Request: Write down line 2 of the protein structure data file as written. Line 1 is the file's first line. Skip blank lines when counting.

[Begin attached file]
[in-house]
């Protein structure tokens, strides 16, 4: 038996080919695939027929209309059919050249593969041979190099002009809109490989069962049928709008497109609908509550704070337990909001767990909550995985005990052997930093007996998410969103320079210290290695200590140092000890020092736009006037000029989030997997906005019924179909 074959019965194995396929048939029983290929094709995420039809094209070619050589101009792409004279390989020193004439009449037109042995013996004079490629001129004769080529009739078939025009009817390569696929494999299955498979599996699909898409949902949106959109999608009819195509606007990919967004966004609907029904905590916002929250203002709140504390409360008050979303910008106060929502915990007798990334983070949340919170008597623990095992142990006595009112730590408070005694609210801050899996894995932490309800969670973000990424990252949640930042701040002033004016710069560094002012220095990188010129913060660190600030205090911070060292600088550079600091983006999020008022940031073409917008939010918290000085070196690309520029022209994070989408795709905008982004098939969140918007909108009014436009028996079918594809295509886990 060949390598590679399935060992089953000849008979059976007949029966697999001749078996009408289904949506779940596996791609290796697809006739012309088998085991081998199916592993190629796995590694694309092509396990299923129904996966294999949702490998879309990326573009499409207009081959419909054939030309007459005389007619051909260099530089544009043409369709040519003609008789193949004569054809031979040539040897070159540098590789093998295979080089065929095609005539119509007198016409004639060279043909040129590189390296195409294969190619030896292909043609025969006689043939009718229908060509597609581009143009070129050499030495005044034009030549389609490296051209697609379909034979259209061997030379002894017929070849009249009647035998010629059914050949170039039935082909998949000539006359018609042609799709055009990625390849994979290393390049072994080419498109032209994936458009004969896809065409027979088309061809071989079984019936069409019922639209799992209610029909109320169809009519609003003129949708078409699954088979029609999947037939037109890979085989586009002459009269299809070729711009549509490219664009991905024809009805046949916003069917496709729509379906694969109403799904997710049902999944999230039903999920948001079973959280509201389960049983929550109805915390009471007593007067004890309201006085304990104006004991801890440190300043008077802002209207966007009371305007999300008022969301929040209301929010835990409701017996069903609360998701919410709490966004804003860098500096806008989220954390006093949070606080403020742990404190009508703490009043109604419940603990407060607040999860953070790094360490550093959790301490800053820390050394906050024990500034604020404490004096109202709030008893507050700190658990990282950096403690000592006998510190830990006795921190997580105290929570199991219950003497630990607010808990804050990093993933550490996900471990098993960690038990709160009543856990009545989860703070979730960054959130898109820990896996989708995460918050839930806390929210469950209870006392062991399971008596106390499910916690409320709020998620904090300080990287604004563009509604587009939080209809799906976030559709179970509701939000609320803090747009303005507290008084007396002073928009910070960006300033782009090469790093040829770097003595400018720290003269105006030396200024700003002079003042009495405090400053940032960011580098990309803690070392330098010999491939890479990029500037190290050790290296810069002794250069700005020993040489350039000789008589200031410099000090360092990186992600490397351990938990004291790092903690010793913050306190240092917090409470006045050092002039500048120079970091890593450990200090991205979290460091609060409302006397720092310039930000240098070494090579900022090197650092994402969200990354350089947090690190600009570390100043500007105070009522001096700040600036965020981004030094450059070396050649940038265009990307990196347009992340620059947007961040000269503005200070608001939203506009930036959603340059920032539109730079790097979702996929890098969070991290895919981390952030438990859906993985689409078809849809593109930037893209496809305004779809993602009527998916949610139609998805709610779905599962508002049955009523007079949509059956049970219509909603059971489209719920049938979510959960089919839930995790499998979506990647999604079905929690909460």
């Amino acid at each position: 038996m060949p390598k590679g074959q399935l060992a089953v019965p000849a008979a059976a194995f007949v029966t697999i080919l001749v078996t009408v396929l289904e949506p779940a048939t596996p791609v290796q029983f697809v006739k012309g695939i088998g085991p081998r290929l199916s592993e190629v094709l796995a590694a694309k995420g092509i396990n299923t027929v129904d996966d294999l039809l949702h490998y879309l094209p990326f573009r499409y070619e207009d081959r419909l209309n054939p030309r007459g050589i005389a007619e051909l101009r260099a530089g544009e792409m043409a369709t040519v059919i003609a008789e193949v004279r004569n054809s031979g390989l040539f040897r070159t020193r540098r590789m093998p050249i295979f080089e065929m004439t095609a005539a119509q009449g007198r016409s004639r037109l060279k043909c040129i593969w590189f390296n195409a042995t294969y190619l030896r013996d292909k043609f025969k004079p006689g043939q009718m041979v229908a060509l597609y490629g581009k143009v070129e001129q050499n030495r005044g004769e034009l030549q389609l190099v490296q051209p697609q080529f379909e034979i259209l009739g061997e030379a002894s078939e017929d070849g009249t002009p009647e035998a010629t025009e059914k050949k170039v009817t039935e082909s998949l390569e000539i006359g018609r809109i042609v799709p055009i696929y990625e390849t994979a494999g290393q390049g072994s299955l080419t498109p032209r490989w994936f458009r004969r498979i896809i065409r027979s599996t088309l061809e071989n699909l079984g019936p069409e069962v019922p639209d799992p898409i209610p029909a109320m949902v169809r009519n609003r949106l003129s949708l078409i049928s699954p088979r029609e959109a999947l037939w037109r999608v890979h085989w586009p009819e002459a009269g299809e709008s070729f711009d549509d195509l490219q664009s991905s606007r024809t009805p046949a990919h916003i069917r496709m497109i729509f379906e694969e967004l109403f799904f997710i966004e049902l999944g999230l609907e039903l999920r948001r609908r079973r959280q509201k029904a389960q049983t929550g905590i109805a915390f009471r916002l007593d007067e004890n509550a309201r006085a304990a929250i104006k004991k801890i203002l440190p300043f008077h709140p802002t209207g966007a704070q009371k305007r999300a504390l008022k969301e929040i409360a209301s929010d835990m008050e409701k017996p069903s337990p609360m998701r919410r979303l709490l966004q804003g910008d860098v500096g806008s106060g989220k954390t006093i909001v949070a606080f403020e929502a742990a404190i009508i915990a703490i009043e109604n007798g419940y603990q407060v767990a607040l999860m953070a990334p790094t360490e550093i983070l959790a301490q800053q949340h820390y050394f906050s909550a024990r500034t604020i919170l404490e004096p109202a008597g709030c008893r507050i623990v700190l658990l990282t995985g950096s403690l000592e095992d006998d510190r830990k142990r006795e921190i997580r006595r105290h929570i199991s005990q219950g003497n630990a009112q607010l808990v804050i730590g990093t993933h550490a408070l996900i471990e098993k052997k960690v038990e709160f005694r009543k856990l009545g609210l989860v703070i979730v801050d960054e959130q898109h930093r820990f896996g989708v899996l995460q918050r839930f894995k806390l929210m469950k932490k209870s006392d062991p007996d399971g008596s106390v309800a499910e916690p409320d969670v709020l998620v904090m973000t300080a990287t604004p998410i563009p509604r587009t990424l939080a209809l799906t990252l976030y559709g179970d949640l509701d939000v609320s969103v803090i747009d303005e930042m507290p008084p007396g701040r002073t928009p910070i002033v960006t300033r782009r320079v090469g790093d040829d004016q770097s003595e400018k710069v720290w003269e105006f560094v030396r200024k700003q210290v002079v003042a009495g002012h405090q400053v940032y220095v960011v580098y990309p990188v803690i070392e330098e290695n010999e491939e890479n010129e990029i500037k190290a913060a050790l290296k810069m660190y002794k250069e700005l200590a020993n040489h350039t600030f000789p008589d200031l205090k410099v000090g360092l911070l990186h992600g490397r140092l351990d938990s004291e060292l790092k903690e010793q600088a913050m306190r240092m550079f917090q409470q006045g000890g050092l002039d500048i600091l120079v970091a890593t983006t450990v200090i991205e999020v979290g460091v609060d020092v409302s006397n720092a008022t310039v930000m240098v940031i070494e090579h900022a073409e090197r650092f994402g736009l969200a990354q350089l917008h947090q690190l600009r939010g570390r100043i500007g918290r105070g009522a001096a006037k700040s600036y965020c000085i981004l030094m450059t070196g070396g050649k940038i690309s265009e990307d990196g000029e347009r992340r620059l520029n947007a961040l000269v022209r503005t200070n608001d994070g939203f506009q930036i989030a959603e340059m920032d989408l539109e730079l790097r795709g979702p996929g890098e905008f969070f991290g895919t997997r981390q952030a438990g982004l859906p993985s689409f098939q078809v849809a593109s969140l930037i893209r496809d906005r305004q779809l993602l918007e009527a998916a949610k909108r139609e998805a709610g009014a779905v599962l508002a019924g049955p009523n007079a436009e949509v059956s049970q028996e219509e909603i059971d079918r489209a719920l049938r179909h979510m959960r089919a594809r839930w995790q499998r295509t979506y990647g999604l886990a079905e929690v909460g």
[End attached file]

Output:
């Protein structure tokens, strides 16, 4: 038996080919695939027929209309059919050249593969041979190099002009809109490989069962049928709008497109609908509550704070337990909001767990909550995985005990052997930093007996998410969103320079210290290695200590140092000890020092736009006037000029989030997997906005019924179909 074959019965194995396929048939029983290929094709995420039809094209070619050589101009792409004279390989020193004439009449037109042995013996004079490629001129004769080529009739078939025009009817390569696929494999299955498979599996699909898409949902949106959109999608009819195509606007990919967004966004609907029904905590916002929250203002709140504390409360008050979303910008106060929502915990007798990334983070949340919170008597623990095992142990006595009112730590408070005694609210801050899996894995932490309800969670973000990424990252949640930042701040002033004016710069560094002012220095990188010129913060660190600030205090911070060292600088550079600091983006999020008022940031073409917008939010918290000085070196690309520029022209994070989408795709905008982004098939969140918007909108009014436009028996079918594809295509886990 060949390598590679399935060992089953000849008979059976007949029966697999001749078996009408289904949506779940596996791609290796697809006739012309088998085991081998199916592993190629796995590694694309092509396990299923129904996966294999949702490998879309990326573009499409207009081959419909054939030309007459005389007619051909260099530089544009043409369709040519003609008789193949004569054809031979040539040897070159540098590789093998295979080089065929095609005539119509007198016409004639060279043909040129590189390296195409294969190619030896292909043609025969006689043939009718229908060509597609581009143009070129050499030495005044034009030549389609490296051209697609379909034979259209061997030379002894017929070849009249009647035998010629059914050949170039039935082909998949000539006359018609042609799709055009990625390849994979290393390049072994080419498109032209994936458009004969896809065409027979088309061809071989079984019936069409019922639209799992209610029909109320169809009519609003003129949708078409699954088979029609999947037939037109890979085989586009002459009269299809070729711009549509490219664009991905024809009805046949916003069917496709729509379906694969109403799904997710049902999944999230039903999920948001079973959280509201389960049983929550109805915390009471007593007067004890309201006085304990104006004991801890440190300043008077802002209207966007009371305007999300008022969301929040209301929010835990409701017996069903609360998701919410709490966004804003860098500096806008989220954390006093949070606080403020742990404190009508703490009043109604419940603990407060607040999860953070790094360490550093959790301490800053820390050394906050024990500034604020404490004096109202709030008893507050700190658990990282950096403690000592006998510190830990006795921190997580105290929570199991219950003497630990607010808990804050990093993933550490996900471990098993960690038990709160009543856990009545989860703070979730960054959130898109820990896996989708995460918050839930806390929210469950209870006392062991399971008596106390499910916690409320709020998620904090300080990287604004563009509604587009939080209809799906976030559709179970509701939000609320803090747009303005507290008084007396002073928009910070960006300033782009090469790093040829770097003595400018720290003269105006030396200024700003002079003042009495405090400053940032960011580098990309803690070392330098010999491939890479990029500037190290050790290296810069002794250069700005020993040489350039000789008589200031410099000090360092990186992600490397351990938990004291790092903690010793913050306190240092917090409470006045050092002039500048120079970091890593450990200090991205979290460091609060409302006397720092310039930000240098070494090579900022090197650092994402969200990354350089947090690190600009570390100043500007105070009522001096700040600036965020981004030094450059070396050649940038265009990307990196347009992340620059947007961040000269503005200070608001939203506009930036959603340059920032539109730079790097979702996929890098969070991290895919981390952030438990859906993985689409078809849809593109930037893209496809305004779809993602009527998916949610139609998805709610779905599962508002049955009523007079949509059956049970219509909603059971489209719920049938979510959960089919839930995790499998979506990647999604079905929690909460």